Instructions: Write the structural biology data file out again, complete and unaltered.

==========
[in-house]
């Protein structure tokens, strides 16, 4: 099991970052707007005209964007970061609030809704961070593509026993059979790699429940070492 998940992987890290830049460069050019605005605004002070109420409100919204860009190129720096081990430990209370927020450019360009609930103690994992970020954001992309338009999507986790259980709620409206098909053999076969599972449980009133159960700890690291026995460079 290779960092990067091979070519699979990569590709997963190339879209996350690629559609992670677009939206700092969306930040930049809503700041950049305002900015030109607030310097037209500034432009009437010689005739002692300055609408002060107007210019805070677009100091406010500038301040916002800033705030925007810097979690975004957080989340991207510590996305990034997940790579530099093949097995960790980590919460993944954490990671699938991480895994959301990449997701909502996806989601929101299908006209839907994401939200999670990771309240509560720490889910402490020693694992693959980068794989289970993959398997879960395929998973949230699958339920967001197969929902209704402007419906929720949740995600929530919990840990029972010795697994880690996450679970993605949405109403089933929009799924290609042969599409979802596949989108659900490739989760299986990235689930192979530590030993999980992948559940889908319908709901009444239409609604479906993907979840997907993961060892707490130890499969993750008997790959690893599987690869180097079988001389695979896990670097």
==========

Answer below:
[in-house]
């Protein structure tokens, strides 16, 4: 099991970052707007005209964007970061609030809704961070593509026993059979790699429940070492 998940992987890290830049460069050019605005605004002070109420409100919204860009190129720096081990430990209370927020450019360009609930103690994992970020954001992309338009999507986790259980709620409206098909053999076969599972449980009133159960700890690291026995460079 290779960092990067091979070519699979990569590709997963190339879209996350690629559609992670677009939206700092969306930040930049809503700041950049305002900015030109607030310097037209500034432009009437010689005739002692300055609408002060107007210019805070677009100091406010500038301040916002800033705030925007810097979690975004957080989340991207510590996305990034997940790579530099093949097995960790980590919460993944954490990671699938991480895994959301990449997701909502996806989601929101299908006209839907994401939200999670990771309240509560720490889910402490020693694992693959980068794989289970993959398997879960395929998973949230699958339920967001197969929902209704402007419906929720949740995600929530919990840990029972010795697994880690996450679970993605949405109403089933929009799924290609042969599409979802596949989108659900490739989760299986990235689930192979530590030993999980992948559940889908319908709901009444239409609604479906993907979840997907993961060892707490130890499969993750008997790959690893599987690869180097079988001389695979896990670097």